In this narcissistic era of ubiquitous self-imagery, when you can plaster digital snapshots of yourself across the Facebook/Instagram universe, it's hard to imagine a time when only a man of means could afford a portrait of himself.
Two exhibits opening Saturday at the Heckscher Museum of Art remind us that it wasn't always so easy to share pictures of yourself. "Before Selfies: Portraiture through the Ages," drawn from the Heckscher's permanent collection -- as are all the shows in this 95th anniversary year of its founding -- presents a sampling of portraits reflecting the evolution of social customs from the 16th century to the present. "Poised Poses: Portraits from the August Heckscher Collection" honors the museum's founder who, in 1920, donated his collection as well as Heckscher Park to the people of Huntington. The park's fine arts building, which housed his collection, has been the museum's home ever since.
HECKSCHER AND FAMILY
Like many successful men of his time and centuries earlier, Heckscher sought to validate, visually, his standing in the community and the wider world with a portrait reflecting the dignity he projected. Penrhyn Stanlaws, famous for informal likenesses featured in Colliers and The Saturday Evening Post, painted an oil portrait of August Heckscher in 1925. Over his shoulder we glimpse a painting of Heckscher's son, Maurice. In "Poised Poses," the two hang side-by-side, along with a painting of Anna, Heckscher's first wife, who died in 1924.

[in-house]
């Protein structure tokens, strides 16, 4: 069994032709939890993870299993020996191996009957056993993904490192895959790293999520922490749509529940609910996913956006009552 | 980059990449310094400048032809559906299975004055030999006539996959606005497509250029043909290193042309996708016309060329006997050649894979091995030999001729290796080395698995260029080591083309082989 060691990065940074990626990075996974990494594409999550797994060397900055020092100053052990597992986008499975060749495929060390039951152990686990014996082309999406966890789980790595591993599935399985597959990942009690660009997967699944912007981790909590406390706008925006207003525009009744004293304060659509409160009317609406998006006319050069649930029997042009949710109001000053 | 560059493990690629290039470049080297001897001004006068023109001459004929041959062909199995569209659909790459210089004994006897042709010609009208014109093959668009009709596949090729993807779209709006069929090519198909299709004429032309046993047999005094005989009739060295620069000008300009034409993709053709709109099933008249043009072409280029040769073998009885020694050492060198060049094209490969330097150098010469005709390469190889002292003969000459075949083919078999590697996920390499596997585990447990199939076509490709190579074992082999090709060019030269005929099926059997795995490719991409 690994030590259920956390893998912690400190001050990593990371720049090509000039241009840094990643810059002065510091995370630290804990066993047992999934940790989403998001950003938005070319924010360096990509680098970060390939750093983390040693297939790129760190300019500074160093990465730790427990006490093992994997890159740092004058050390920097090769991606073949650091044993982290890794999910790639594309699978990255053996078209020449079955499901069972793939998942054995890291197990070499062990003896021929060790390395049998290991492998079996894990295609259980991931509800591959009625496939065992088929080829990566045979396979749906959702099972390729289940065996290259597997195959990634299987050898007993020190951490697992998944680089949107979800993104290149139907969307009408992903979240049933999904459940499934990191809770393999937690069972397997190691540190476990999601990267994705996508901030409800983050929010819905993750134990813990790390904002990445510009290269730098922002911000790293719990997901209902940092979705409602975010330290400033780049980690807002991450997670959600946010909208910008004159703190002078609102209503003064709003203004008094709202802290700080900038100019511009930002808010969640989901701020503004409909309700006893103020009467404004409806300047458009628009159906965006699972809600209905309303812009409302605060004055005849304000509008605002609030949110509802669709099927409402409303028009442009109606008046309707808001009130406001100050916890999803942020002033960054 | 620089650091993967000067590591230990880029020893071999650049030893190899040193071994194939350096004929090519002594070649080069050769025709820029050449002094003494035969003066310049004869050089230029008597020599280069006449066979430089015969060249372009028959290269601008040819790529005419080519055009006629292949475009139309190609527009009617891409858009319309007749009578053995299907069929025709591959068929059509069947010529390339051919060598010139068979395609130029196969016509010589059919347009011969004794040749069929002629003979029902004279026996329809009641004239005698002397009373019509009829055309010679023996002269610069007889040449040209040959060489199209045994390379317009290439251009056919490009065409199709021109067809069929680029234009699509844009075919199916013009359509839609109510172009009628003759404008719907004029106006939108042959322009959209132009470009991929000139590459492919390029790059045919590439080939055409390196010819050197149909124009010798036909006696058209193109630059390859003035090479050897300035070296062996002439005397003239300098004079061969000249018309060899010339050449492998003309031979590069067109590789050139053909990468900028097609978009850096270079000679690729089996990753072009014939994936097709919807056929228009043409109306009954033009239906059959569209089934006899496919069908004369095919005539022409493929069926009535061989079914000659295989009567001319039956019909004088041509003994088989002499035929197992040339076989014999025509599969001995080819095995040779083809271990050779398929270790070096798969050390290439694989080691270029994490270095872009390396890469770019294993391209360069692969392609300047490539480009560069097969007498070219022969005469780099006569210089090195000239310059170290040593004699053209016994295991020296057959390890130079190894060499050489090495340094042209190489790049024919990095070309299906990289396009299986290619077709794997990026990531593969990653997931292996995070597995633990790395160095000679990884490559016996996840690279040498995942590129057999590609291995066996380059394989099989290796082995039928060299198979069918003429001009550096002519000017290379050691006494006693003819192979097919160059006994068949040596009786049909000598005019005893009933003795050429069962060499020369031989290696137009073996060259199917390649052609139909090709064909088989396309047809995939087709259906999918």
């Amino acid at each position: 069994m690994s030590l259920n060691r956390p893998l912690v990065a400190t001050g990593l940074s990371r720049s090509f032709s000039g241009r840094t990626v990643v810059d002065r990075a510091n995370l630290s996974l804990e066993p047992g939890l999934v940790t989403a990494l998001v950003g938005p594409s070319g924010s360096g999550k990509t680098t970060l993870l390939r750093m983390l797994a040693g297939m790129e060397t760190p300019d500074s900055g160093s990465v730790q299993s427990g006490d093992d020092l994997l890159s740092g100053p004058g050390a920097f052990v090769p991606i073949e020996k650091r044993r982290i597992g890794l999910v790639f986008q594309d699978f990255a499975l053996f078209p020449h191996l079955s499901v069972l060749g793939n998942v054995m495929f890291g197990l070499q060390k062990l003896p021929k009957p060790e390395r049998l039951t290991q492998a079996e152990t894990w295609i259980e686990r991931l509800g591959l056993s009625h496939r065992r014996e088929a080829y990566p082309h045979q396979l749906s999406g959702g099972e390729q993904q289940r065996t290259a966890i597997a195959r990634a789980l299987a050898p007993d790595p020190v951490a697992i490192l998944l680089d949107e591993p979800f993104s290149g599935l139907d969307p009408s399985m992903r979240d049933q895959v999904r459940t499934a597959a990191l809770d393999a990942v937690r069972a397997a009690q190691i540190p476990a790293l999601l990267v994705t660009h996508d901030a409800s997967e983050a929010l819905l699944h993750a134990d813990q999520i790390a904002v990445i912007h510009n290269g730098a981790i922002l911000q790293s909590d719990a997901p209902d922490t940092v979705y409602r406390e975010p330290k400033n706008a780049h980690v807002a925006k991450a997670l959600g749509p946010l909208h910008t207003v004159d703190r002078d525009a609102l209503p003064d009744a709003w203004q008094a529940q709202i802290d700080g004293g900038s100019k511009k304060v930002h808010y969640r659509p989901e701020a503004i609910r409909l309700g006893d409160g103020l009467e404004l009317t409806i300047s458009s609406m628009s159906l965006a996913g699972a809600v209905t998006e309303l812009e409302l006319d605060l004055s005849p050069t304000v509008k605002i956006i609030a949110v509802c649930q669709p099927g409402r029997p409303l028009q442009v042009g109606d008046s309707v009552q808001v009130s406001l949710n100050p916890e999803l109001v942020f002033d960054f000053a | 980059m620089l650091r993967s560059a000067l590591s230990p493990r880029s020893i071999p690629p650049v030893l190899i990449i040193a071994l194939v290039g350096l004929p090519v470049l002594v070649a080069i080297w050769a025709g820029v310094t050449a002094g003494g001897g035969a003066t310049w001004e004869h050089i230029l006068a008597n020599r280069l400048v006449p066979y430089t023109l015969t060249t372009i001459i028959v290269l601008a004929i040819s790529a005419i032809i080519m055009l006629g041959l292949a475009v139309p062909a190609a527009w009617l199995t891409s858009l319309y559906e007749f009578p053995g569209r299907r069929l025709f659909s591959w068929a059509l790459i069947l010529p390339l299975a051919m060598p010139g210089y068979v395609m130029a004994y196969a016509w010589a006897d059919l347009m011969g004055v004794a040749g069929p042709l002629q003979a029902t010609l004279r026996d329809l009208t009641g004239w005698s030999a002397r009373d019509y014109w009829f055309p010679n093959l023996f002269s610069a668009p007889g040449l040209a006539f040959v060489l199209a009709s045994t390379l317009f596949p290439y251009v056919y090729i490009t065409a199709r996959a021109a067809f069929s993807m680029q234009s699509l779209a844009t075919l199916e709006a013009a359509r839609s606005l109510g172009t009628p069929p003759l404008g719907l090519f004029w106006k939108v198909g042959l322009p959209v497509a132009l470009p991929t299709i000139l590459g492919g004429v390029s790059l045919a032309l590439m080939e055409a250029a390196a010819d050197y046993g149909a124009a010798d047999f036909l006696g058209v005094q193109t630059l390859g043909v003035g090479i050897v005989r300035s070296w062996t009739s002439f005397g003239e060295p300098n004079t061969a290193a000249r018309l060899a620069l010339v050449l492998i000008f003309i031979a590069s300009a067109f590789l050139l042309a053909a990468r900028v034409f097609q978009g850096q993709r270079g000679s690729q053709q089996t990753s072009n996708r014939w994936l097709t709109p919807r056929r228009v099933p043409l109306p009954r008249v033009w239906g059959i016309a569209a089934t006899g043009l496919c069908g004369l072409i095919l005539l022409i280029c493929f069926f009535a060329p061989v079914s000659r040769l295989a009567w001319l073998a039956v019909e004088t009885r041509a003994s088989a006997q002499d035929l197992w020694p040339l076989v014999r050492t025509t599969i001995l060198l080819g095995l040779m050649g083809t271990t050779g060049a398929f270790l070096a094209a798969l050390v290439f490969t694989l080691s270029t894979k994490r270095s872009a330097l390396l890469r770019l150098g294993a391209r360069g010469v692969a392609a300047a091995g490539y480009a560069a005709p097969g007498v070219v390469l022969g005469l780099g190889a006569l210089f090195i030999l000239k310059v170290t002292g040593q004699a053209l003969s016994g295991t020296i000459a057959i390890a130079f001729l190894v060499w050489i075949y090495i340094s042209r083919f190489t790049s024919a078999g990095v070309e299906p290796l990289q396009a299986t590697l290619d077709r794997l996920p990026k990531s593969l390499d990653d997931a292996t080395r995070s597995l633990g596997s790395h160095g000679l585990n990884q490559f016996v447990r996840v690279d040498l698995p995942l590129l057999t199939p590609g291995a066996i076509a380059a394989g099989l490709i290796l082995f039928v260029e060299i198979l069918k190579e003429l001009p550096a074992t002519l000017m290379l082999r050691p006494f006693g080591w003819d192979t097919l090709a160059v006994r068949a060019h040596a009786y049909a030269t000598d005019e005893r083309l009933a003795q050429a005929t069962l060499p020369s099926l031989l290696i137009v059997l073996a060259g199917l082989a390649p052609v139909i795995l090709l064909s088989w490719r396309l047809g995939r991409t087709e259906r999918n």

The collection includes a painting by popular 18th-century English portraitist George Romney. Some of the earliest works, such as the circa 1585-90 Dutch painting "Portrait of a Patrician Lady," are unattributed.
In two other galleries, "Before Selfies" ranges from, yes, a selfie-station for posting Instagram images, to a 1630 Rembrandt etching, "Beggar Seated on a Bank," a self-portrait despite the title. Similarly, William Merritt Chase, who taught plein-air painting at his Southampton studios before and after the turn of the last century, depicted himself as a Dutch colonel, after Franz Hals. In between are a Whistler etching, paired husband-and-wife portraits by 19th century Stony Brook artist William Sydney Mount, Matisse's 1943 stencil profile of "Monsieur Loyal," resembling Charles de Gaulle in profile, and Garry Winogrand's 1970 "Woman in kerchief and black shirt," typical of his anonymous street-scene photography. In his 1997 three-dimensional lithograph, Red Grooms playfully depicts a bare-chested Picasso at work. Looking closely at Alex Guofeng Cao's black-and-white print, you see that Marilyn Monroe's wanly smiling face is composed, pointillist style, of tiny Mona Lisas. Christian White, the Smithtown artist and descendant of Stanford White, represents his lineage in "The Garden Wall," a view from outside his studio and home.
"The selfie phenomenon," says Lisa Chalif, Heckscher's chief curator, "definitely had a lot to do with our decision to mount these portrait shows -- to make that connection for younger people who may not realize how unattainable an image of yourself once was."